• Findings revealed average bodyweight reductions of 9.64%, 6.99%, and 3.42% with semaglutide 2.4 mg, 1.0 mg, and placebo, respectively. The higher dose also achieved slightly better glycemic control, reductions in cardiometabolic risk, and improved physical function relative to the standard dose
  • STEP 3
    • Double-blind trial of 611 adults with BMI ≥30 (or ≥27 in persons with ≥1 weight-related coexisting condition), without diabetes, randomized to semaglutide 2.4 mg or placebo, both combined with a low-calorie diet for the first 8 weeks and intensive behavioral therapy (30 counseling visits) during 68 weeks
    • Findings revealed the average weight reduction after 68 weeks of treatment was 16.0% with semaglutide versus 5.7% with placebo. The co-primary endpoint of at least a 5% reduction in bodyweight was met by 86.6% versus 47.6%
  • STEP 4
    • Double-blind trial of 902 participants who all received semaglutide 2.4 mg for the first 20 weeks, after which they were randomized to receive either semaglutide or placebo for the remaining 48 weeks
    • Findings revealed that participants who continued to take semaglutide after randomization lost an additional 7.9% of their bodyweight, on average, to give a total 17.4% weight loss over the whole trial, whereas those who switched to placebo regained an average 6.9%, giving a total weight loss of 5.0%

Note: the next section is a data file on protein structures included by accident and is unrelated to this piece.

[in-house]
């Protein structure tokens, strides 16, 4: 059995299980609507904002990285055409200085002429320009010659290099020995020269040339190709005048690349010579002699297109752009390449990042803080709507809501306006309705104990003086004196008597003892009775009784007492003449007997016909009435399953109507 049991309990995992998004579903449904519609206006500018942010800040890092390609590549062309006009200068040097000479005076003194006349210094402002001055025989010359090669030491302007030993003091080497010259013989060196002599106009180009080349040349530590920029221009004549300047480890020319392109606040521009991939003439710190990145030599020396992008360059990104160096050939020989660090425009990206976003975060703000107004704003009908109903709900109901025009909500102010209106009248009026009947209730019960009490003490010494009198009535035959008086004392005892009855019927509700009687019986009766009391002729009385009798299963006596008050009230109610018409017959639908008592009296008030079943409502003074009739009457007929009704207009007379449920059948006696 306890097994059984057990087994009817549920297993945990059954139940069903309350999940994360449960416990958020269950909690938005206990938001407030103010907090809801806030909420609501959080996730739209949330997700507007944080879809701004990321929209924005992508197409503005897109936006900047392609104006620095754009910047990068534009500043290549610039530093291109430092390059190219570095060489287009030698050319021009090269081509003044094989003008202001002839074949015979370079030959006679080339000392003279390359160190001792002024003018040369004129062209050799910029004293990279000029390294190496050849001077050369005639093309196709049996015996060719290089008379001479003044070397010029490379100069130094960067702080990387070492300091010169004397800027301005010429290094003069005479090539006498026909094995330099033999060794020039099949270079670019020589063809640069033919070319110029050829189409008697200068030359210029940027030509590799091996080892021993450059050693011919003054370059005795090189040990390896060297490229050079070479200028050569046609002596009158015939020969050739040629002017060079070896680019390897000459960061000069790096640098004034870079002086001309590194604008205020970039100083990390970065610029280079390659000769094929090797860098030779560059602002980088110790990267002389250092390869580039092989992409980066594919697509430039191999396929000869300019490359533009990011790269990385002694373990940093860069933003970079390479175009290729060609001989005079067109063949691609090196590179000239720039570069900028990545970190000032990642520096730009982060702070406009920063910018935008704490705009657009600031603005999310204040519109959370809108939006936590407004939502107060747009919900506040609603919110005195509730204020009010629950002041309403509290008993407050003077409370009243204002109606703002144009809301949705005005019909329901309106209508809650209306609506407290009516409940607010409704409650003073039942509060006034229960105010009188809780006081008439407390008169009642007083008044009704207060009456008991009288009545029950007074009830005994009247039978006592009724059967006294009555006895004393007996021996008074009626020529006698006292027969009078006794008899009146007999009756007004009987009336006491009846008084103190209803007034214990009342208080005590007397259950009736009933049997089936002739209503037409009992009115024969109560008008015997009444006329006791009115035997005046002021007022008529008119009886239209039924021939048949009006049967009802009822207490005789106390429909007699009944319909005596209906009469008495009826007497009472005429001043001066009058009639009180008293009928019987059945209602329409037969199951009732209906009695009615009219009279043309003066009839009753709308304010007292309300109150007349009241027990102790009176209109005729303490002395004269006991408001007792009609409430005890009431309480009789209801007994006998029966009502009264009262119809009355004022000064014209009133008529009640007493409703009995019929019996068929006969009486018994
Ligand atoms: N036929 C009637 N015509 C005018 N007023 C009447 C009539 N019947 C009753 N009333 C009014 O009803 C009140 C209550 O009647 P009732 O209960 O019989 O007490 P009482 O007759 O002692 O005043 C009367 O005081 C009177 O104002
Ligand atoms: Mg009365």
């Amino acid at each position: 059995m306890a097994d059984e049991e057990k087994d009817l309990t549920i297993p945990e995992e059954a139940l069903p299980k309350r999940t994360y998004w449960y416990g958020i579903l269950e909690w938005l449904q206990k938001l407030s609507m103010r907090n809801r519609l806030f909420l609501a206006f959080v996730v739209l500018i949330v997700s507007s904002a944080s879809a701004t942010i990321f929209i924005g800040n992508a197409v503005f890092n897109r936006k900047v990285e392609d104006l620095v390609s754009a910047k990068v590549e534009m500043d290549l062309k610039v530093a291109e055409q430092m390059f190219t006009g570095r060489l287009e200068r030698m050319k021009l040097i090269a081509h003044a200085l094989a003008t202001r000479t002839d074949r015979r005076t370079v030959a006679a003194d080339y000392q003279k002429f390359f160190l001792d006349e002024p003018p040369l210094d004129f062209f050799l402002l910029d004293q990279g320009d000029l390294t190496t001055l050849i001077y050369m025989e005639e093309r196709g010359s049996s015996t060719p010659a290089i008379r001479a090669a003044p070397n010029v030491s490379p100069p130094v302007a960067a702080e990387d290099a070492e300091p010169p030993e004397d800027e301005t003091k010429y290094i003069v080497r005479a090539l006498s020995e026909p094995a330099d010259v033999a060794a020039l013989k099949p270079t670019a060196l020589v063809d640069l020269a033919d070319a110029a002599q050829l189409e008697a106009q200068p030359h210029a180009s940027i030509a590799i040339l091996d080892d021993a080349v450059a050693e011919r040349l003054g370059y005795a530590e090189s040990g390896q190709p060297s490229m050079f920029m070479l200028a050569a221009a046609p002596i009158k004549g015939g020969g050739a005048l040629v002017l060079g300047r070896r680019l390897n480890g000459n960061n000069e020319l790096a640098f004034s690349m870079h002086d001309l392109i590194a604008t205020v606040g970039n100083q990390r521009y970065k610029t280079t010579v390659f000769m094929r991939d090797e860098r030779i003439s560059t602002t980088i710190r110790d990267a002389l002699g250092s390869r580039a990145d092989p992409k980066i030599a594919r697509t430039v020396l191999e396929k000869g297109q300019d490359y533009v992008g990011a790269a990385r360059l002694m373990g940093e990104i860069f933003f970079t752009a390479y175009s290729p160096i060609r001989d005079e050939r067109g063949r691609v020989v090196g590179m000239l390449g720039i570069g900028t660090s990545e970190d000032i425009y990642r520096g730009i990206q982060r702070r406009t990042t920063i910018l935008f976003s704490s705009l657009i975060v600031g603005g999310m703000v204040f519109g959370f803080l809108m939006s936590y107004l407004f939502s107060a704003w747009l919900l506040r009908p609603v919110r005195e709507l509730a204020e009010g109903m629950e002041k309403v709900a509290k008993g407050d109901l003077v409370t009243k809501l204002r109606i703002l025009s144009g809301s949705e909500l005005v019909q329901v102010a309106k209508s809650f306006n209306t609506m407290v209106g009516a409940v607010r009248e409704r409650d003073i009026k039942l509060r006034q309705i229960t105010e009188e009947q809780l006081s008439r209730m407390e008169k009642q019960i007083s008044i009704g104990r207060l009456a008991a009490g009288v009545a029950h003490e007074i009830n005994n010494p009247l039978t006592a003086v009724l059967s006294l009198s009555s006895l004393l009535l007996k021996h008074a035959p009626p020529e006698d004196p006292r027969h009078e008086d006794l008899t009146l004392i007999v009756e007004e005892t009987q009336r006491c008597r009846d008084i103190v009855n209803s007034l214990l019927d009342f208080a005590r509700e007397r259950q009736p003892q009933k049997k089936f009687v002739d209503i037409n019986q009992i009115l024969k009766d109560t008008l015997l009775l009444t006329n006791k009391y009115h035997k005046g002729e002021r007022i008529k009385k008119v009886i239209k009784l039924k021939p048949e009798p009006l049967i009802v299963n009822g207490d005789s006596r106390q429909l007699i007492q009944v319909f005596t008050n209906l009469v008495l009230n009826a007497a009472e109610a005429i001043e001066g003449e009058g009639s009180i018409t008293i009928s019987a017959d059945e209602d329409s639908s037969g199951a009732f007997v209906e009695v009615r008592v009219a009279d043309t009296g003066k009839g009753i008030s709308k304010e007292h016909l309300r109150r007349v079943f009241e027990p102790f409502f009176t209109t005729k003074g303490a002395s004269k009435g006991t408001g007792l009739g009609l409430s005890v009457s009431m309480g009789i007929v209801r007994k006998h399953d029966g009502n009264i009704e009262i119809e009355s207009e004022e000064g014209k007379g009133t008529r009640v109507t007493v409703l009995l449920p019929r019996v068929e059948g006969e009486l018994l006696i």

And what about semaglutide versus liraglutide?

  • STEP 8
    • Double-blind trial of 338 participants with BMI ≥30 (or ≥27 in persons with ≥1 weight-related coexisting condition), without diabetes, randomized to semaglutide 2.4 mg or liraglutide 3.0 mg
    • Findings revealed a significantly greater average bodyweight reduction of 15.8% with semaglutide compared with 6.4% with liraglutide

Adverse Drug Effects

GLP1RAs have a black box warning for medullary thyroid carcinoma based on animal studies. Specifically, in the early stages of drug development, thyroid C-cell tumors were noted in animal studies with semaglutide and liraglutide. However, a 2024 Scandinavian cohort study found that GLP1RA use was not associated with a substantially increased risk of thyroid cancer over a mean follow-up of 3.9 years, while a 2023 European review had a similar conclusion.